For the project I am working on, Horses, Sports, Culture and Slaughter, I have wanted to get a better understanding of the history of horse slaughter, in the United States. Finally, after a lot of searching, I found this resource: White Paper by Allen Warren.
For those of you who are interested in the history, in some detail, read from:
The first of the three men mentioned at the beginning of this paper who drastically altered the ancient relationship between humans and horses was Henry Ford. While snipping the ribbon to open his first Model T automobile assembly line plant in Detroit on October 1, 1908, Ford’s comments to the press included the following statement: “My goal is to relieve the American farmer of the burden of horse care.”
A post script to this story is that another U.S. industrial giant, Quaker Oats, better known for its breakfast products, bought out the struggling Ken-L-Rations operation just before World War Two and continued to slaughter horses, although in much smaller numbers and selling a few carloads a week of Chapel’s original pickled horse meat in eastern cities where immigrants from Europe since the first world war had eaten it before and couldn’t afford to buy beef or pork at war time prices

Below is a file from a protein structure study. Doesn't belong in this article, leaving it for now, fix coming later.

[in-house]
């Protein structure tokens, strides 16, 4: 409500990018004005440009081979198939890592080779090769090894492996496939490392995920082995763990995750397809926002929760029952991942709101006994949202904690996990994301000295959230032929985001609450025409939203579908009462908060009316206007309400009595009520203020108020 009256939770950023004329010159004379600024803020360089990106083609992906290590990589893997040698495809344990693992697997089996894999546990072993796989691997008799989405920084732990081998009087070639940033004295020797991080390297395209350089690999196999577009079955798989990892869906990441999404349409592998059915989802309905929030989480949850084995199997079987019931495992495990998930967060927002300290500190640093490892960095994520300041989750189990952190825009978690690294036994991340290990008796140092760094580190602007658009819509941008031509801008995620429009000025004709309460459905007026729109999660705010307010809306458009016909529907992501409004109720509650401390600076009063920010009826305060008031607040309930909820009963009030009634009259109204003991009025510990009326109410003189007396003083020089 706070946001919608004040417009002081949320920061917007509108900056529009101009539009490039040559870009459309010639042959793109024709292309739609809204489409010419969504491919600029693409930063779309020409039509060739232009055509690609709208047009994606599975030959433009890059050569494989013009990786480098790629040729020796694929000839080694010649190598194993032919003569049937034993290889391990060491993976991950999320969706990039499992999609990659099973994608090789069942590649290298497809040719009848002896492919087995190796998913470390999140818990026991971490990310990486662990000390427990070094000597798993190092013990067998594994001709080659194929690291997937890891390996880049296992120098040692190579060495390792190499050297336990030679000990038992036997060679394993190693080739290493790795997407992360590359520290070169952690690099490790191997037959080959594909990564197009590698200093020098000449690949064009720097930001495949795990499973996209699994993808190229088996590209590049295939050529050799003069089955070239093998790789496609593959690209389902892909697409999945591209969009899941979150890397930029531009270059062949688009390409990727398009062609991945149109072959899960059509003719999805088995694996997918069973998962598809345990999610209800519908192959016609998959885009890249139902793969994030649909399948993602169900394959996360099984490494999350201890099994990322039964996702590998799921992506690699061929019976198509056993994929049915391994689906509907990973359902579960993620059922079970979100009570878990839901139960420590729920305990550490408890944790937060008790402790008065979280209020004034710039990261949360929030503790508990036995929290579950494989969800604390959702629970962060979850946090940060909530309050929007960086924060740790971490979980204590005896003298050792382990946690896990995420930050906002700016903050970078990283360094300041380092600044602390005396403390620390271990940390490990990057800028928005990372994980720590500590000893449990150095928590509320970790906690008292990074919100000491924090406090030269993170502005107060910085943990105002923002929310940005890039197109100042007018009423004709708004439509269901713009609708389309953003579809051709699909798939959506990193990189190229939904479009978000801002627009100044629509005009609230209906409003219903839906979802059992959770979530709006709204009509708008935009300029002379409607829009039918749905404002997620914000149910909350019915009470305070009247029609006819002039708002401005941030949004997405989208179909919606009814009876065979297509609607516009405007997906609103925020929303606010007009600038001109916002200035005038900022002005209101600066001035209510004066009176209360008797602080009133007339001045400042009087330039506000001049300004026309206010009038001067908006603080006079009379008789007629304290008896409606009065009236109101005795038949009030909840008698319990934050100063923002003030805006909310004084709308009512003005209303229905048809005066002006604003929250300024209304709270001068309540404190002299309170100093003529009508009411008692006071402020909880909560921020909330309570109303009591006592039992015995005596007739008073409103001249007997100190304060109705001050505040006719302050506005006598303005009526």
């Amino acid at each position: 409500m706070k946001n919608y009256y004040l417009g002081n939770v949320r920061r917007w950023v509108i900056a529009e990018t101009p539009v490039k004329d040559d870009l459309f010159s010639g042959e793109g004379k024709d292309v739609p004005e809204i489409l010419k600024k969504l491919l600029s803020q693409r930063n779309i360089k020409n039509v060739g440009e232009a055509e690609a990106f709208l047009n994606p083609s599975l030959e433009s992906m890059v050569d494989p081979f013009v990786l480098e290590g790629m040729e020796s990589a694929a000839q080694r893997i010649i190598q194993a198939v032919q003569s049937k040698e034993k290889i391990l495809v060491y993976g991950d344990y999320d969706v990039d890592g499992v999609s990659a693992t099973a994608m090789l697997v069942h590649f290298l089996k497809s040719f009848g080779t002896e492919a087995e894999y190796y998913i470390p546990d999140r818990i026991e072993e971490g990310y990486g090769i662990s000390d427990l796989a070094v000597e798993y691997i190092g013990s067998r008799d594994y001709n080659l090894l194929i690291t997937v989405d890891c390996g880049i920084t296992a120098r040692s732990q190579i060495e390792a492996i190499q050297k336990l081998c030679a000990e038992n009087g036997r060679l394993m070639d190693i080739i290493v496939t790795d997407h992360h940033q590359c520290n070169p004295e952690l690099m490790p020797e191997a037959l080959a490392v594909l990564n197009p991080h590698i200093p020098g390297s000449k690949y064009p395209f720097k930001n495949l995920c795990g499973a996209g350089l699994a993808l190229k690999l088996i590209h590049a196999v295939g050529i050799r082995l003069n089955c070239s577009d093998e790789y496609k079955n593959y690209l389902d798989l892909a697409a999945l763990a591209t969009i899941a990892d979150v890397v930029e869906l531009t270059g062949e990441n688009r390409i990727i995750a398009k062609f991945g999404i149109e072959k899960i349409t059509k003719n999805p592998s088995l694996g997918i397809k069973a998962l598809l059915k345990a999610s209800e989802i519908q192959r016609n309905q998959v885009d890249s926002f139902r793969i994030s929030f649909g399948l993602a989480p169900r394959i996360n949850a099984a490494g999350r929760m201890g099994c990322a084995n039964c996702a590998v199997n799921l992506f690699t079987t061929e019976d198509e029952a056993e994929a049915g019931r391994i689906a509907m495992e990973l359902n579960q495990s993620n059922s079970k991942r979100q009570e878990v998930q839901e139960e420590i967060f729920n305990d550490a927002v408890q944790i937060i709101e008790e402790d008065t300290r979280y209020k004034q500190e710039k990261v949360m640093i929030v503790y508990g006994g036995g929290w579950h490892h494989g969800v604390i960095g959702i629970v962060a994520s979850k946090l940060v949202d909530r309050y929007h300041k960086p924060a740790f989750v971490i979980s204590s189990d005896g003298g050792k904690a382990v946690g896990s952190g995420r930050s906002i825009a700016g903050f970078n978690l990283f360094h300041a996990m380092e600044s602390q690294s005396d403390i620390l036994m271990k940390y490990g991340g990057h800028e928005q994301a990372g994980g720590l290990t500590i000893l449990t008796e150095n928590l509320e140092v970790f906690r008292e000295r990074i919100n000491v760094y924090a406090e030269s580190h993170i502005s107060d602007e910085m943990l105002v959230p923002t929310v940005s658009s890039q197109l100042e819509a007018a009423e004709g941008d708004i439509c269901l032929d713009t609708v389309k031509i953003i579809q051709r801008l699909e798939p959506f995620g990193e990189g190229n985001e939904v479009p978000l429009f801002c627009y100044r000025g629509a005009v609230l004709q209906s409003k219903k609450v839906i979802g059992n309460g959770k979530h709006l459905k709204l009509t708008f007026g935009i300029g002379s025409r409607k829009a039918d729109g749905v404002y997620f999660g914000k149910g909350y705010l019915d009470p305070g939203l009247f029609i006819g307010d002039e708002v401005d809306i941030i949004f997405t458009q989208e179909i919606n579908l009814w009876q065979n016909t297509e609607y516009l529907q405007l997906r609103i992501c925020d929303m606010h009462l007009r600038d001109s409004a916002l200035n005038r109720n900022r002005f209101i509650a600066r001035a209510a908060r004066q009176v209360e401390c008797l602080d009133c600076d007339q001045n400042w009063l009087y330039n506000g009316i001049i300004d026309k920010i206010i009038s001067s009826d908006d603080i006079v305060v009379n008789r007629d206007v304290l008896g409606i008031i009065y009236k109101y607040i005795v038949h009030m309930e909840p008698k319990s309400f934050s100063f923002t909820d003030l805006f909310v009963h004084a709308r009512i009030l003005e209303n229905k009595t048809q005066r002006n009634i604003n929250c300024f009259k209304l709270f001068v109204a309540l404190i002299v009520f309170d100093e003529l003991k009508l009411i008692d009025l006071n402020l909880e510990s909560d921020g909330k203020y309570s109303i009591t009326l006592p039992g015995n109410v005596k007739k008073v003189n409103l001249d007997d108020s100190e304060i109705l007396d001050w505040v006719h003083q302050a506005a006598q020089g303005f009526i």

Basically the history details three key protagonists:
Henry Ford: Invented the technology that displaced the horse which, in turn, created a supply glut of horses.
Phillip Chapel: Exploited this supply glut by initially buying up horses for the WW1 effort. When that market ended, he supplied horse meat for Europe because it lacked the agricultural infrastructure to feed itself after the war. When that market ended, he pivoted again, this time to supply dog food on a massive scale within the United States. He began his operations in New Jersey, shifted to Illinois, and then set up a presence in Montana to exploit the wild horse population.
Frank Litts: First animal activist, the “Cowboy Bomber” who tried to put an end to Chapel’s slaughter business, first through fair means, then through trying to blow up Chapel’s operation in Miles City, Montana.
Some fascinating stuff along the way. Very well worth a detailed read for anyone interested in the issue of the horse’s relationship with man.